Even before independence, linguistic identity mattered to Indians. In fact, the independence struggle became a mass movement because leaders even before Mahatma Gandhi adopted their native tongues to rouse the masses. Gandhi himself ran three newspapers, one in English, another in Hindi and a third in his native Gujarati.
Chopra argues that India’s earliest self-conception is a union of diverse cultures. The British divided the country into 11 provinces for administrative convenience. Linguistic considerations did not matter to them. Of course, there were over 500 princely states as well.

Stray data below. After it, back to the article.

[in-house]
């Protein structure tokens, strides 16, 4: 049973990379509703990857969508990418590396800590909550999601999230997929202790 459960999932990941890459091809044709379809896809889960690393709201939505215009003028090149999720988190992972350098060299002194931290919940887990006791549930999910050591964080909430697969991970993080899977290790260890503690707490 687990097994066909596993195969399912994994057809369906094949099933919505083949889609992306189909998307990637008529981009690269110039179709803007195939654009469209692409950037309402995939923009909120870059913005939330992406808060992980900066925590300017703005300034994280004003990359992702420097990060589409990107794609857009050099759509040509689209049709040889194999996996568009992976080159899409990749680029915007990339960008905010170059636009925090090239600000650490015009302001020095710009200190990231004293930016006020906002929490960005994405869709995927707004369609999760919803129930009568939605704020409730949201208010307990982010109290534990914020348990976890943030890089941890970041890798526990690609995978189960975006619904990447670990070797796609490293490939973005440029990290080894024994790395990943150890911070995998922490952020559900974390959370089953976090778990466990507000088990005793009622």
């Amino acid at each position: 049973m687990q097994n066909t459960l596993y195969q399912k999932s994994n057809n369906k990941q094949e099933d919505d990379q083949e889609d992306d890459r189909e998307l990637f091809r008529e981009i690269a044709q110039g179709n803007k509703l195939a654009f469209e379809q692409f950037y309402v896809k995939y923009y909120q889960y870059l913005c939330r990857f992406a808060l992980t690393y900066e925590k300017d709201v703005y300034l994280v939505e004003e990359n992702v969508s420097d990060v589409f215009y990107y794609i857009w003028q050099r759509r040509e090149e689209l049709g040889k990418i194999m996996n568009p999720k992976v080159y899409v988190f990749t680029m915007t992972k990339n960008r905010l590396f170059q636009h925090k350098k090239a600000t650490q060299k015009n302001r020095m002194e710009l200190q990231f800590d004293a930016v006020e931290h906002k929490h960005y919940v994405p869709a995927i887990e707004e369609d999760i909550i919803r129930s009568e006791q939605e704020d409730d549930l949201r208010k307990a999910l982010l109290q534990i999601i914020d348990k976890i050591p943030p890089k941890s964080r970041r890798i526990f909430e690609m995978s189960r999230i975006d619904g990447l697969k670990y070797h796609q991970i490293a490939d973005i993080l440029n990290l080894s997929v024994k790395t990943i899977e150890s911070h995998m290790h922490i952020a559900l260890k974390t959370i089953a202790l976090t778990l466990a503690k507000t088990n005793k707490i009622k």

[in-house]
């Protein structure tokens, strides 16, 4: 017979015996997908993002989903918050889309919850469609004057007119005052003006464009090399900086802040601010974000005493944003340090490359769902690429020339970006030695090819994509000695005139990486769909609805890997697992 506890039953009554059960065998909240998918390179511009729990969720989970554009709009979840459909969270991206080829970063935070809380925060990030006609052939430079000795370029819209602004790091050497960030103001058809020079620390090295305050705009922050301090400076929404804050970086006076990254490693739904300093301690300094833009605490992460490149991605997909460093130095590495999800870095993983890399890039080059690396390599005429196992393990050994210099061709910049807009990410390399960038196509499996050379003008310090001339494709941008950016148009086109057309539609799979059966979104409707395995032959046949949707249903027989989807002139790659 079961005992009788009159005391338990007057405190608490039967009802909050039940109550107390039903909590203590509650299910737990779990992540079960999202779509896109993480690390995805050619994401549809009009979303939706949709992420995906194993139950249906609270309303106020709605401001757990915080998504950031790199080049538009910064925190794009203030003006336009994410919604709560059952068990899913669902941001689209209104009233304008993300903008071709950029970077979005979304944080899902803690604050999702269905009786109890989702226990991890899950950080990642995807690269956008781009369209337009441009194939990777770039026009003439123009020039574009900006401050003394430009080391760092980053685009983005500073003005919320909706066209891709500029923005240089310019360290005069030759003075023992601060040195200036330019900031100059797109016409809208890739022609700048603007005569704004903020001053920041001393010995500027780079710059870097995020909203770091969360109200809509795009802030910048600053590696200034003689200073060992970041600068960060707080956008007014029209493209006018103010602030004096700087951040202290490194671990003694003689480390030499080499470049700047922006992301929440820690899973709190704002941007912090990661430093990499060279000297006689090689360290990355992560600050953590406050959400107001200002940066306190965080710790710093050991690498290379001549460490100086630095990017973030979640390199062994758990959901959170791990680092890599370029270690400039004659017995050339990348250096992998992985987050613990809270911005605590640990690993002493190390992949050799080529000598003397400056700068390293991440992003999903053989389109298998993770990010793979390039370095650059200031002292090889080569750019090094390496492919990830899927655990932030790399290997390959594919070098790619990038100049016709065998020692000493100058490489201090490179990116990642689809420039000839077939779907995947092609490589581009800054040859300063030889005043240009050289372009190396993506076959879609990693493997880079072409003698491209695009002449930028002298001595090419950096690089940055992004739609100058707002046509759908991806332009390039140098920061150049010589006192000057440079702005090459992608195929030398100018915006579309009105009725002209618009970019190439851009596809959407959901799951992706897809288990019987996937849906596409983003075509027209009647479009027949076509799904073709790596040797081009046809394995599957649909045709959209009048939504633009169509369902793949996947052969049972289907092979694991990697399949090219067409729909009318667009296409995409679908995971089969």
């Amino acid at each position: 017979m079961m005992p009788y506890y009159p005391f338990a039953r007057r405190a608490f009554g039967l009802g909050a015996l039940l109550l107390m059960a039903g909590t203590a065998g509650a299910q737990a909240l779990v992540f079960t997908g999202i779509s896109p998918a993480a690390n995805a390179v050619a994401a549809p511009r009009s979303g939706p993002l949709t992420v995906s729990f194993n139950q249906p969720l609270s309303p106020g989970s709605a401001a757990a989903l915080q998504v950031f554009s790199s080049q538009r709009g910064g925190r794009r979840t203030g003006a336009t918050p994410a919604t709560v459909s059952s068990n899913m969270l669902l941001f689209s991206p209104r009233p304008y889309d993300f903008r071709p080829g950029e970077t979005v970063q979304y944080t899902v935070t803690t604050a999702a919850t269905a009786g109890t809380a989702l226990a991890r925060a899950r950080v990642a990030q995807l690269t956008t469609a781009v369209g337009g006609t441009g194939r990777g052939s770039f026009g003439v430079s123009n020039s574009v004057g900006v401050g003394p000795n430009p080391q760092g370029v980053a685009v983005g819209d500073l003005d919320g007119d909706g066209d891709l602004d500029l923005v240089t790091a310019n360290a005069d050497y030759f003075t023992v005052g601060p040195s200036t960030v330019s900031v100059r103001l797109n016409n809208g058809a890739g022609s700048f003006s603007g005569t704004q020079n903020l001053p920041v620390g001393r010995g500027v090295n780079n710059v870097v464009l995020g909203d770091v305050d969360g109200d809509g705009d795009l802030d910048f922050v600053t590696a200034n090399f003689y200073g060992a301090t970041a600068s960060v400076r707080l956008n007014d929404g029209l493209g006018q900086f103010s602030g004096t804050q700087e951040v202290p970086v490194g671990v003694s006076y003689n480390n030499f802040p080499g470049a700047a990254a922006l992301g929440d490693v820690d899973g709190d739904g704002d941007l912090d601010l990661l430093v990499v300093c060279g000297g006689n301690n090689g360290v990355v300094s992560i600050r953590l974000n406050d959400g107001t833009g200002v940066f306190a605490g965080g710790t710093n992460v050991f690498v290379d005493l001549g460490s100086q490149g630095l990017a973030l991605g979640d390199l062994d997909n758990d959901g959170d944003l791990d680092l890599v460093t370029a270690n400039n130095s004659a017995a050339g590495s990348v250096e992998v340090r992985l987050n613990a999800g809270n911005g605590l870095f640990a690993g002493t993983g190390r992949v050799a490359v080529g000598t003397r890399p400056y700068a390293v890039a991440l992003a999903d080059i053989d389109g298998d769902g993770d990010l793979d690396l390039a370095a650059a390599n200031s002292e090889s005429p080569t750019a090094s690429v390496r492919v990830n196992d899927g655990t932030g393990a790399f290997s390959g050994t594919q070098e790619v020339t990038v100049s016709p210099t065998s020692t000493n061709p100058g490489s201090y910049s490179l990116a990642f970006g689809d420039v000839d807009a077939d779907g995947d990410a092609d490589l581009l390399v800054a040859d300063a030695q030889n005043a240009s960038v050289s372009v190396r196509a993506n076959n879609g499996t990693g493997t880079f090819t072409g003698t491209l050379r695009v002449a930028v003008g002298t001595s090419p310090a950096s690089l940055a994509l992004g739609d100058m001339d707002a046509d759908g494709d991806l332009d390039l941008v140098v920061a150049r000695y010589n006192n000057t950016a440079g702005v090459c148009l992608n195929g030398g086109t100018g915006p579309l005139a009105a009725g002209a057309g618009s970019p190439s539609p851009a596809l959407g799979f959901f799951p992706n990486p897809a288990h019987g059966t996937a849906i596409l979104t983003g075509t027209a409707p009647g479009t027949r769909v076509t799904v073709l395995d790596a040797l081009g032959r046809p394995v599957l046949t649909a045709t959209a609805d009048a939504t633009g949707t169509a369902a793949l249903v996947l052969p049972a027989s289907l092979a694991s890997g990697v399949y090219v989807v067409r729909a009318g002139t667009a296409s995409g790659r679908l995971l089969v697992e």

In 1947, India inherited nine provinces from the British. The incorporation of princely states by this young country was a feat of extraordinary statesmanship by Sardar Vallabhbhai Patel. For a while, the country retained the borders of the imperial states until linguistic identity asserted itself.
This identity led to new linguistic states. Most recently, the formation of Telangana after splitting up Andhra Pradesh has boosted the demand for smaller states.
The formation of states is a story of the growing democratization of Bharat, as Sanjeev Chopra’s book, We, the People of the States of Bharat. You can buy the book here.
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